Child Support For Children With Disabilities FAQs:
Some of our listeners may have a disabled child. Will Texas courts order a higher amount of child support when there is a disabled child in the family? How does that work?
Certainly. In Texas, we have provisions that allow our courts to order support for a disabled child whether they’re a minor or an adult. Under our Family Code, a child is defined as being disabled whether they’re institutionalized or not if they require substantial care and personal supervision because of either mental or physical disabilities, if they’re not capable of self-support, and the disability existed or the cause of disability is known to exist on or before the 18th birthday of that child.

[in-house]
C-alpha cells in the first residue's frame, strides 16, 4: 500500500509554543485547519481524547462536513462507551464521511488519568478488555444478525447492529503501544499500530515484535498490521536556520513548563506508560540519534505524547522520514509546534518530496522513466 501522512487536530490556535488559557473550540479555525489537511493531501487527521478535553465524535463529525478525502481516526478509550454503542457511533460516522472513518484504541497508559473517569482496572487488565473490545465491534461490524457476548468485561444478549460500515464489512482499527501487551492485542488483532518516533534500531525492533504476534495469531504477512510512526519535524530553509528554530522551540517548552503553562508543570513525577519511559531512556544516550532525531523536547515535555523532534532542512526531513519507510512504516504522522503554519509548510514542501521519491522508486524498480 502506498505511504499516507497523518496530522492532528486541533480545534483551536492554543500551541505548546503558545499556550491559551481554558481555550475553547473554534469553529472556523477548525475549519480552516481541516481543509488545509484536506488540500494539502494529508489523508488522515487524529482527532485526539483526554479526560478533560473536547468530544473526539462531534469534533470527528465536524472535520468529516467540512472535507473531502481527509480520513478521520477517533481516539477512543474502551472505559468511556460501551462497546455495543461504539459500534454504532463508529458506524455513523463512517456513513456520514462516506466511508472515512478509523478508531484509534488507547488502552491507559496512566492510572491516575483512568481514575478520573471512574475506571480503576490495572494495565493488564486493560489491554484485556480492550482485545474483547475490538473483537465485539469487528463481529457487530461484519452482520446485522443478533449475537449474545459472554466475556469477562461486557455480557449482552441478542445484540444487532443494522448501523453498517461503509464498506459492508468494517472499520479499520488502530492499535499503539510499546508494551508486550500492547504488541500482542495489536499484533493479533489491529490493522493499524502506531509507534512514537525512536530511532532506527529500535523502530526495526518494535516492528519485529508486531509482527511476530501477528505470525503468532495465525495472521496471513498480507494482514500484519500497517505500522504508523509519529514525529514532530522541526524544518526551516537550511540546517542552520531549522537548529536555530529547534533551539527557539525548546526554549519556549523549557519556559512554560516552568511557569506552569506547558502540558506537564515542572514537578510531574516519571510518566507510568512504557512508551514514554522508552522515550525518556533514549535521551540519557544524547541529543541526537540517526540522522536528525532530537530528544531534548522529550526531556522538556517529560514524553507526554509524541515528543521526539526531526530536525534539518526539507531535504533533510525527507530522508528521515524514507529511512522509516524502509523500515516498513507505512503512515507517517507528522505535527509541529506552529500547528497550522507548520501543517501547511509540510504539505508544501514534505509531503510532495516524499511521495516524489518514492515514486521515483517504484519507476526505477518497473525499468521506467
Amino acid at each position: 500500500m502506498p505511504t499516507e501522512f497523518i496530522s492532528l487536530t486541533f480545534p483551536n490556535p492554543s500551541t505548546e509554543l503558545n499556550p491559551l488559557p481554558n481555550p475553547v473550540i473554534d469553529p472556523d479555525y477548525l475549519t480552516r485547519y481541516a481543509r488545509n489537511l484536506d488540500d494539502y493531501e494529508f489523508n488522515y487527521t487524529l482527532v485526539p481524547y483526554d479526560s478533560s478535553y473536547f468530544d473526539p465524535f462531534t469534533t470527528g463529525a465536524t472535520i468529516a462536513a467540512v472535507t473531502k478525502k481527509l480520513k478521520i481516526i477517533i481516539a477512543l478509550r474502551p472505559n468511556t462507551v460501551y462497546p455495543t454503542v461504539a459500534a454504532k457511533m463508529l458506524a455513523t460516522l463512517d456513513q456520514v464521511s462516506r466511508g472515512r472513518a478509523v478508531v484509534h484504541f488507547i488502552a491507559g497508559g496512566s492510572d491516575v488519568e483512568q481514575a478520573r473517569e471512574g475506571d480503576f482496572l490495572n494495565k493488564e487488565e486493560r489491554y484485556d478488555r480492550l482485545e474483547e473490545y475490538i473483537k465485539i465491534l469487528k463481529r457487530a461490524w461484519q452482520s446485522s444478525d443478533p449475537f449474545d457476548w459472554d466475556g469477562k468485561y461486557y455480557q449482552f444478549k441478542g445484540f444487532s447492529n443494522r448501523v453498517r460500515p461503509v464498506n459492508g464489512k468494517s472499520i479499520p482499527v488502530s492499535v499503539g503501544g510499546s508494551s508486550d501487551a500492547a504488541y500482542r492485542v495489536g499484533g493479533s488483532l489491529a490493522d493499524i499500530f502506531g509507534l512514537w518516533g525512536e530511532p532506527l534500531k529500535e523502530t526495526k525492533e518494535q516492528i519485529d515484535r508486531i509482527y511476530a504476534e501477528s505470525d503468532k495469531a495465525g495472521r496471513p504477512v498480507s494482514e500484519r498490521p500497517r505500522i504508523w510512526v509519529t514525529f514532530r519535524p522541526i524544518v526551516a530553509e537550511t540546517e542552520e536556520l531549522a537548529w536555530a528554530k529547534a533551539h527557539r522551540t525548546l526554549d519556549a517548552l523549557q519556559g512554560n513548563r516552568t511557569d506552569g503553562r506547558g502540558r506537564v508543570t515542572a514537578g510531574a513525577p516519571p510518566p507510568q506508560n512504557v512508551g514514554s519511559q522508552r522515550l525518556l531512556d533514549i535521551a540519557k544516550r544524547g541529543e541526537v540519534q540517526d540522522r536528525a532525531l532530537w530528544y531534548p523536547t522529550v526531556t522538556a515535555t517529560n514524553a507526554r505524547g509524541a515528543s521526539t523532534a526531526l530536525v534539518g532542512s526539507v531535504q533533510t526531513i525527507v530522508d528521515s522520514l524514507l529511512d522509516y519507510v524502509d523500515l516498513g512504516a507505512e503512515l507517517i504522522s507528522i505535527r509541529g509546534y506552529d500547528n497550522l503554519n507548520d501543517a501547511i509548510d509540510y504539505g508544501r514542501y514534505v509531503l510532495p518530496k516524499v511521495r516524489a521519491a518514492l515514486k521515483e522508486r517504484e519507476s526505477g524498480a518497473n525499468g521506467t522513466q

Often with minor disabled children, one spouse is going to have primary custody of the children and the other will pay child support. If the parent with custody can show the child has proven needs on a monthly basis that exceed the child support amount, then the court can take a look at what those proven needs are, whether they’re medical bills or counseling or therapy; or maybe it’s just people that have to watch the child while mom’s at work or after school. If the child has proven needs, then our courts have the ability to assign to one party or the other a percentage of those costs, or a fixed amount over and above child support. They look at what the proven needs of the child are on a monthly basis and then look at the resources of the parties and allocate those expenses in an equitable manner.
Once the disabled child turns 18, then the court can order that the support continue beyond 18 or graduation from high school, which is when our child support in Texas would traditionally terminate. Again, depending on what the proven needs of that child continue to be and looking at the resources of the parties and their ability to pay, then the court can allocate the different costs amongst the parents of the child.